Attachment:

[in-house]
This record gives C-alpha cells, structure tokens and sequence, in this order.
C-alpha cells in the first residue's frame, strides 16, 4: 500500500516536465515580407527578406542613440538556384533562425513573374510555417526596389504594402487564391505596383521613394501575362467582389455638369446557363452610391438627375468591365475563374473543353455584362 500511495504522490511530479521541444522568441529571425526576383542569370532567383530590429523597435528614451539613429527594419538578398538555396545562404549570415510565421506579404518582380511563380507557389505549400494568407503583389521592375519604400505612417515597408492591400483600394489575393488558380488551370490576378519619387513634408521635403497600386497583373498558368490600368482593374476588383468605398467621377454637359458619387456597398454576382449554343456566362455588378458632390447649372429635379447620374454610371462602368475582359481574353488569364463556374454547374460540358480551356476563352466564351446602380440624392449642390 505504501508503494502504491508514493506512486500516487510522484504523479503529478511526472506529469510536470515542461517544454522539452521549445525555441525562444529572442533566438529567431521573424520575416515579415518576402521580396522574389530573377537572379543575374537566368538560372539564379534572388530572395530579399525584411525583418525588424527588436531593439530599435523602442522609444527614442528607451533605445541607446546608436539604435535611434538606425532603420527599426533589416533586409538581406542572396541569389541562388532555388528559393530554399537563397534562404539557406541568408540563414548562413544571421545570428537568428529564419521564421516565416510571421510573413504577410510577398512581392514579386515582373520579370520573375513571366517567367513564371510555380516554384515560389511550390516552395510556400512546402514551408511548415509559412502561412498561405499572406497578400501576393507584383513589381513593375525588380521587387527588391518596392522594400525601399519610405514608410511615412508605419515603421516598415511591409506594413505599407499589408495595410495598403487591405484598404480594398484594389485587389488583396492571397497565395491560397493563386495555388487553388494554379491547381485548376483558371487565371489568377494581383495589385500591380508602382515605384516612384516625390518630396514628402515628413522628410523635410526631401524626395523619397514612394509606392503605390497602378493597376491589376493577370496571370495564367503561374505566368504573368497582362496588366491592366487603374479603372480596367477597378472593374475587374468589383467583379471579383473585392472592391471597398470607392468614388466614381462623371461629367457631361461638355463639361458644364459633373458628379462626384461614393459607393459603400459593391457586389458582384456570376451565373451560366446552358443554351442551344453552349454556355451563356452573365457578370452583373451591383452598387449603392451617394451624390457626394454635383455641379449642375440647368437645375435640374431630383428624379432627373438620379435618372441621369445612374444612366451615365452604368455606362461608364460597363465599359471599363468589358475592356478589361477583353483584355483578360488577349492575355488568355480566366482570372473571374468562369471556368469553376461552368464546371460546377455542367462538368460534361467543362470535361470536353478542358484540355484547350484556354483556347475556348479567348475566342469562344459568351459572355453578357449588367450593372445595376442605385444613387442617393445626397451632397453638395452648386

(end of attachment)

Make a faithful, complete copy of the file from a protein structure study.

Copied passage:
[in-house]
This record gives C-alpha cells, structure tokens and sequence, in this order.
C-alpha cells in the first residue's frame, strides 16, 4: 500500500516536465515580407527578406542613440538556384533562425513573374510555417526596389504594402487564391505596383521613394501575362467582389455638369446557363452610391438627375468591365475563374473543353455584362 500511495504522490511530479521541444522568441529571425526576383542569370532567383530590429523597435528614451539613429527594419538578398538555396545562404549570415510565421506579404518582380511563380507557389505549400494568407503583389521592375519604400505612417515597408492591400483600394489575393488558380488551370490576378519619387513634408521635403497600386497583373498558368490600368482593374476588383468605398467621377454637359458619387456597398454576382449554343456566362455588378458632390447649372429635379447620374454610371462602368475582359481574353488569364463556374454547374460540358480551356476563352466564351446602380440624392449642390 505504501508503494502504491508514493506512486500516487510522484504523479503529478511526472506529469510536470515542461517544454522539452521549445525555441525562444529572442533566438529567431521573424520575416515579415518576402521580396522574389530573377537572379543575374537566368538560372539564379534572388530572395530579399525584411525583418525588424527588436531593439530599435523602442522609444527614442528607451533605445541607446546608436539604435535611434538606425532603420527599426533589416533586409538581406542572396541569389541562388532555388528559393530554399537563397534562404539557406541568408540563414548562413544571421545570428537568428529564419521564421516565416510571421510573413504577410510577398512581392514579386515582373520579370520573375513571366517567367513564371510555380516554384515560389511550390516552395510556400512546402514551408511548415509559412502561412498561405499572406497578400501576393507584383513589381513593375525588380521587387527588391518596392522594400525601399519610405514608410511615412508605419515603421516598415511591409506594413505599407499589408495595410495598403487591405484598404480594398484594389485587389488583396492571397497565395491560397493563386495555388487553388494554379491547381485548376483558371487565371489568377494581383495589385500591380508602382515605384516612384516625390518630396514628402515628413522628410523635410526631401524626395523619397514612394509606392503605390497602378493597376491589376493577370496571370495564367503561374505566368504573368497582362496588366491592366487603374479603372480596367477597378472593374475587374468589383467583379471579383473585392472592391471597398470607392468614388466614381462623371461629367457631361461638355463639361458644364459633373458628379462626384461614393459607393459603400459593391457586389458582384456570376451565373451560366446552358443554351442551344453552349454556355451563356452573365457578370452583373451591383452598387449603392451617394451624390457626394454635383455641379449642375440647368437645375435640374431630383428624379432627373438620379435618372441621369445612374444612366451615365452604368455606362461608364460597363465599359471599363468589358475592356478589361477583353483584355483578360488577349492575355488568355480566366482570372473571374468562369471556368469553376461552368464546371460546377455542367462538368460534361467543362470535361470536353478542358484540355484547350484556354483556347475556348479567348475566342469562344459568351459572355453578357449588367450593372445595376442605385444613387442617393445626397451632397453638395452648386